.and to be fair to the OP for once he/she hasn't offered us advice (based on his experience :hmm:) on how to solve the problem.

the solution is very simple. Computers tell you what to do based on size, speed , distance, etc. It can be worked out in milliseconds and always gives you the optimal solution.

in fact, that’s what I did at previous jobs. Write programs to do all the hard work for you (work smarter not harder). Out with incompetent atc.

VP959
15th Oct 2018, 10:06
the solution is very simple. Computers tell you what to do based on size, speed , distance, etc. It can be worked out in milliseconds and always gives you the optimal solution.

in fact, that’s what I did at previous jobs. Write programs to do all the hard work for you (work smarter not harder). Out with incompetent atc.



The problem is that they can't. Taking just met, as an example, how accurate is any forecast wind speed and direction at any altitude? How well can we forecast things like CAT? The answer is not very well at all, at least to the accuracy needed to always ensure there are no unforeseen delays or early arrivals. Add in all the ground-related variables, like an aircraft going technical just before it's about to start, or problems with things like luggage not matching the passenger manifest, and you have to have an adaptive system that can be juggled on the fly. Stacks allow the landing system to work at full capacity at a very busy airport, so that aircraft can join the stack with a degree of variability in their arrival time and be called in to land at the safest and fastest rate possible. Even that has variability, given that spacing varies depending on type.

treadigraph
15th Oct 2018, 10:24
Out with incompetent atc

Er, did you mean "etc" or are you criticising controllers?

Andy_S
15th Oct 2018, 10:33
Well, he's already done BA pilots so I guess ATC would be a logical progression.

In all seriousness, do you sometimes get the impression there are pranksters out there just trying to provoke a response.......

Saintsman
15th Oct 2018, 10:38
ATC is spending big money developing AMAN / DMAN systems to try and avoid holding, but the software development is far from simple, though the basic idea is - i.e. don't take off unless you can arrive at your destination at the set time.

In order to achieve that goal, you need to account for many factors as it is not an easy as just planning the one flight. Take an aircraft flying from Australia to the UK, just think of how many aircraft are going to take off and land before that aircraft arrives at its destination? You can set its optimum speed so it arrives on the dot, but any deviations by any of the other aircraft going to the same destination is going to have an affect on its position in the queue and the likelihood of holding.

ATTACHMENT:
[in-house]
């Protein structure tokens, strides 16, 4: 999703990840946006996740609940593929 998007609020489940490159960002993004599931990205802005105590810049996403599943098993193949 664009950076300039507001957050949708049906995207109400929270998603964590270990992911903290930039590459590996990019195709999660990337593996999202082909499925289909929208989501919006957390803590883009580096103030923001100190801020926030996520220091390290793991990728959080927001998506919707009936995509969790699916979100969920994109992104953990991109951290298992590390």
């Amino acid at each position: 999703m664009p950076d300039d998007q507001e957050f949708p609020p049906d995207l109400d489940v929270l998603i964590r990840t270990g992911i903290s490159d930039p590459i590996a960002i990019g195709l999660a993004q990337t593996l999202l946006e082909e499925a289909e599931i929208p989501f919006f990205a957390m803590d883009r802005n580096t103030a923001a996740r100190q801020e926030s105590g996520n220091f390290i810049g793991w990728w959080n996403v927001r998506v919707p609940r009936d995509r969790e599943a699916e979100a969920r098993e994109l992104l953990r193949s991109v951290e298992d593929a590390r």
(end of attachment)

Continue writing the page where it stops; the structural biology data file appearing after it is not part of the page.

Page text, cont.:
Of course, CAP A330 may be smart enough to write the coding to avoid this, but until he has written it, I suppose we will have to put up with incompetent ATC for a few more months...

Sir Niall Dementia
15th Oct 2018, 11:03
In all seriousness, do you sometimes get the impression there are pranksters out there just trying to provoke a response.......[/QUOTE]

And any research into his previous posts will reveal a wannabee who's never really learned anything about aviation..... It's called holding son, we all do it sometimes.

SND

Dont Hang Up
15th Oct 2018, 11:14
ATC is spending big money developing AMAN / DMAN systems to try and avoid holding, but the software development is far from simple, though the basic idea is - i.e. don't take off unless you can arrive at your destination at the set time.

In order to achieve that goal, you need to account for many factors as it is not an easy as just planning the one flight. Take an aircraft flying from Australia to the UK, just think of how many aircraft are going to take off and land before that aircraft arrives at its destination? You can set its optimum speed so it arrives on the dot, but any deviations by any of the other aircraft going to the same destination is going to have an affect on its position in the queue and the likelihood of holding.

Of course, CAP A330 may be smart enough to write the coding to avoid this, but until he has written it, I suppose we will have to put up with incompetent ATC for a few more months...
I started in the ATM research business some 28 years ago, coming from a computing background. The big talk then was all about 4D trajectories. Put routing and speed into the planning, write some clever software, and have a wonderfully efficient airspace and the end to all airborne holding.

Okay there are now some very good computer planning tools like AMAN & DMAN. But that 4D-trajectory remains the unattainable holy grail. The initial "how hard can it be?" enthusiasm quickly wanes when presented with the real-life complexities and the realisation that actually "ah, yes, it's pretty hard".